Mobile Interpreting Technology
We all watched President Donald Trump being greeted in Spanish by the Argentinian President Mauricio Macri at the G20 Summit. Mr. Trump then tossing the mobile interpreting system on the floor while commenting that he understood him in Spanish better than when using the interpretation. Before commenting on this from the perspective of the interpreter, I would like to first explain how such a system works.
Infoport, bidule, or tour guiding system are all names used for the mobile interpreting system that made the news. In the simultaneous mode of interpreting, the usual setting is that the interpreters sit in their booths and each booth has a designated channel that transmits a specific language. The channels are usually numbered so that it is easy to locate the channel one needs. This is also announced to the delegates at the beginning of the meeting; for example, if you need English, switch to channel 1, for French, channel 2, and so on. The delegates needing interpretation listen through headsets after selecting the relevant channel. However, such a setting is not always possible, for instance during press conferences, guided tours, or official visits. In such settings, a mobile interpreting system is used to allow simultaneous interpreting to reach those who need it. The system consists of two parts: transmitters and receivers. They are connected wirelessly. The interpreter would use the transmitter and the audience would use the receiver to listen to the interpretation. Again, both must be adjusted to the same channel. So, if English is on channel 1 and you are listening to channel 2, you will get French, not English.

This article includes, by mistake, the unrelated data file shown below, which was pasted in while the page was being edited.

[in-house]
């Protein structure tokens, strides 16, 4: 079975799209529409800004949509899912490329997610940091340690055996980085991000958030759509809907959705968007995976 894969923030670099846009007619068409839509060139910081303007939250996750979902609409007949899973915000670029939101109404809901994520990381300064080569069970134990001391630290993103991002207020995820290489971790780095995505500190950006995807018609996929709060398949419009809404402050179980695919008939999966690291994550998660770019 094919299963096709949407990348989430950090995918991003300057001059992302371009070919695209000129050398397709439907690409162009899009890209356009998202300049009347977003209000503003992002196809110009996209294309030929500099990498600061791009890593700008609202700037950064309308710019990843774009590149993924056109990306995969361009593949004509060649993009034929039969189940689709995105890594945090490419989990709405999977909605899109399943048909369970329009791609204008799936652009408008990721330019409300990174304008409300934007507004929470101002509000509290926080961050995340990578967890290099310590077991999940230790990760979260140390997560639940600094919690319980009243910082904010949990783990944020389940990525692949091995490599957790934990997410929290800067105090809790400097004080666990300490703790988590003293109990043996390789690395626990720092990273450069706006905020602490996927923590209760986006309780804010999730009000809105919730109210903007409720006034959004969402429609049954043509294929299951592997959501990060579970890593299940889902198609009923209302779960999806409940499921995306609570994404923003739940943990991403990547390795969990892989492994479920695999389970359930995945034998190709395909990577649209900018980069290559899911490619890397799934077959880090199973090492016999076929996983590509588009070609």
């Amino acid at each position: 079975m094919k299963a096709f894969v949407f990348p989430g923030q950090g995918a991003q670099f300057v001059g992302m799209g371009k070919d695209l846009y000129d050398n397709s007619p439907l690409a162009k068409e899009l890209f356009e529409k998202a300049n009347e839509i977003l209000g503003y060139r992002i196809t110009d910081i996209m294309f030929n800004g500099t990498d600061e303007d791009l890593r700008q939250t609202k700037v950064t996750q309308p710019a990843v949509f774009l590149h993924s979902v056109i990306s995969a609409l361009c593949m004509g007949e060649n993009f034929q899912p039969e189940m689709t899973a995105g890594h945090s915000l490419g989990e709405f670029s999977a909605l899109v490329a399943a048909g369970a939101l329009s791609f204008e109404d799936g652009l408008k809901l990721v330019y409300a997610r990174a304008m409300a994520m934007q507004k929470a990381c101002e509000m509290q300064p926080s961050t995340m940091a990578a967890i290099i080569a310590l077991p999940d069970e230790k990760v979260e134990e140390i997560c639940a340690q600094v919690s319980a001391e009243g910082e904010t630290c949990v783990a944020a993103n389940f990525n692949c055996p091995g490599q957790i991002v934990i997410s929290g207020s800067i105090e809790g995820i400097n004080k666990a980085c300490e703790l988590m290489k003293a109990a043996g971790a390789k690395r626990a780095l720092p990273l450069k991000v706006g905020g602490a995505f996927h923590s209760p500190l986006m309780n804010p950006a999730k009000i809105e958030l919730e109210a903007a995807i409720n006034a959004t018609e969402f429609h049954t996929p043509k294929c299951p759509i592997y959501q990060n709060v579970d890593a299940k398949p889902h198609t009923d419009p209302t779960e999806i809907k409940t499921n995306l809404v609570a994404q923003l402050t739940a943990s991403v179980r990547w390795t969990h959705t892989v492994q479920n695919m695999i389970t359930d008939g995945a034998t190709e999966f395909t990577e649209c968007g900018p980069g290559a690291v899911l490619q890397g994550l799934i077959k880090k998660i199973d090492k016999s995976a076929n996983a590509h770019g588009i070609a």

As an interpreter, I am quite tuned in to such issues and from experience, I can always tell if a delegate has an issue with the mobile interpreting system. If I am using that system, I always turn it on before handing it to the delegates and I quickly explain to them how to turn the volume up and which channel I will be using. Still, it happens that delegates try to turn the volume up, but they end up changing channels instead! When I was watching Mr Trump fiddling with the mobile interpreting piece handed to him, then saw the expression on his face, I was almost sure that he changed the channel instead of turning the volume up. This was later confirmed by the statement issued by the AIIC representative in Argentina.
When delegates are high-level officials, they may not always admit to not understanding how this piece of technology works. This is what Mr Trump did; he blamed it on the interpreter instead of seeking help with the technology. It is not uncommon to blame something external to save face. It is simply human nature. However, interpreting is teamwork and for it to achieve its mission of enabling communication, it requires the humble cooperation of all participants, the audience, the speakers, the organizers, the technicians, and the interpreters, every step of the way.
(Article published in the ATA Interpreting Division Blog)